What you need to know:
- The strategy, which is being carried out with the assistance of the World Customs Organisation, aims to increase private sector engagement in international trade
Arusha. The East African Community (EAC) secretariat has commenced the process of digitising its Common External Tariffs (CET).
The programme, being implemented with the support of the World Customs Organisation (WCO), is geared to enhance the private sector’s participation in international trade.
Through the digitisation of the CETs, the business community—exporters and importers—will have access to trade information from the private sector in international trade.
The platform, which is currently under development in partnership with Global Trade Solution (GTS), will enable seamless migration of the EAC CET during the transposition of the Harmonised System (HS).
It will provide information on the administration and management of the Duty Remission Scheme the production of information and publication of other measures affecting the implementation of CET.
The platform will also include management of preferential tariff treatment on originating goods imported from Regional Economic Communities (RECs) where EAC partner states are members.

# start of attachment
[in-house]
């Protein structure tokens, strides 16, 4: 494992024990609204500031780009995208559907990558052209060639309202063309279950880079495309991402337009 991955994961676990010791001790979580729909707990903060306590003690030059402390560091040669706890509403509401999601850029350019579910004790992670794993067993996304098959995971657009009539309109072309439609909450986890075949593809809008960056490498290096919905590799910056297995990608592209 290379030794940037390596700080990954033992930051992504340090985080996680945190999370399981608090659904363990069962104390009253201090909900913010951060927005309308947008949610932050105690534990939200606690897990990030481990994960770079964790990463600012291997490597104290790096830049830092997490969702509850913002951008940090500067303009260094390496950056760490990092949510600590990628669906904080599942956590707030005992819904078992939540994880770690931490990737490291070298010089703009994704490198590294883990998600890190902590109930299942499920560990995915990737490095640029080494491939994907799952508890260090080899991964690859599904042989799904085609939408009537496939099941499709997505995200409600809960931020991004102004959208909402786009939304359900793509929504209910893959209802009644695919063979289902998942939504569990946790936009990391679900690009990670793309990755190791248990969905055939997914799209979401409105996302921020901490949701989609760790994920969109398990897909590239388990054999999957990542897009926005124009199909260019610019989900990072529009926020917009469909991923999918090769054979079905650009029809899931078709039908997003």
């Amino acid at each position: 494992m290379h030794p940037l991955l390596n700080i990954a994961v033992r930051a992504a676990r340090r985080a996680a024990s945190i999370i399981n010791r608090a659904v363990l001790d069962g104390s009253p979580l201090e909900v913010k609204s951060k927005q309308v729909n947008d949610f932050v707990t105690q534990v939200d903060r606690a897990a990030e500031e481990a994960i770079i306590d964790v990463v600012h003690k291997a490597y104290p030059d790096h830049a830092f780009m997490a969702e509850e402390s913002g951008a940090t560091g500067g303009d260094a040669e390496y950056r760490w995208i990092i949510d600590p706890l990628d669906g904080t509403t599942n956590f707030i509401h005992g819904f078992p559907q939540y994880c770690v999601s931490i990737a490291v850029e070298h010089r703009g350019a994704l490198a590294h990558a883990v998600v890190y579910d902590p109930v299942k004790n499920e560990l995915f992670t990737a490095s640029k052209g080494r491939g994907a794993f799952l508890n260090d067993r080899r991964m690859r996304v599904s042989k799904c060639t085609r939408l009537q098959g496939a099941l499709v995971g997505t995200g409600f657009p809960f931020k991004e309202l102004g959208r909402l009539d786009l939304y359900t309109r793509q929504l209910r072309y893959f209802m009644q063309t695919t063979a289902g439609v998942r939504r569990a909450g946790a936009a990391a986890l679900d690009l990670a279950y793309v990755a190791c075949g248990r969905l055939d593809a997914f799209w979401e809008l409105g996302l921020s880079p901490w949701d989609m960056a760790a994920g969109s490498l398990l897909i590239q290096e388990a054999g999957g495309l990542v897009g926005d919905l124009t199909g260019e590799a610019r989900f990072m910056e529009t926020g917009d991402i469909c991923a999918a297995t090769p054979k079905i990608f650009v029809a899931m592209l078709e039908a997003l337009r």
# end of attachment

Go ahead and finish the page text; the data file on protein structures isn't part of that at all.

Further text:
In addition, it will provide pictorial illustrations of products per tariff line as well as a link to the WCO Harmonized System.
According to a statement provided to The Citizen by the EAC secretariat yesterday, the platform will be launched and available for public use by June 30 of this year.
Accessed electronically from both computers and mobile devices, the platform will contain searchable functionalities by tariff code or generic product description, with data extraction for statistical purposes as may be required by users.
The EAC currently implements a four-band CET with a minimum rate of 0 percent for raw materials and capital goods and 10 percent for intermediate goods not available in the region.
The other is 25 percent for intermediate goods available in the region and 35 percent for imported finished products available in the region.
There are, however, other products classified as ‘sensitive products, which attract a rate above 35 percent, listed in Schedule 2 of the CET.
In automating the EAC CET, the scale, scope and speed of engagement by the private sector are expected to increase as a result of enhanced access to trade information in a digitally connected environment.
The EAC secretariat says significant progress has been registered in the development of the platform, including the finalisation and beta-testing of some key modules.
Piloting of the system has been ongoing in a test environment on the EAC website since July 2020.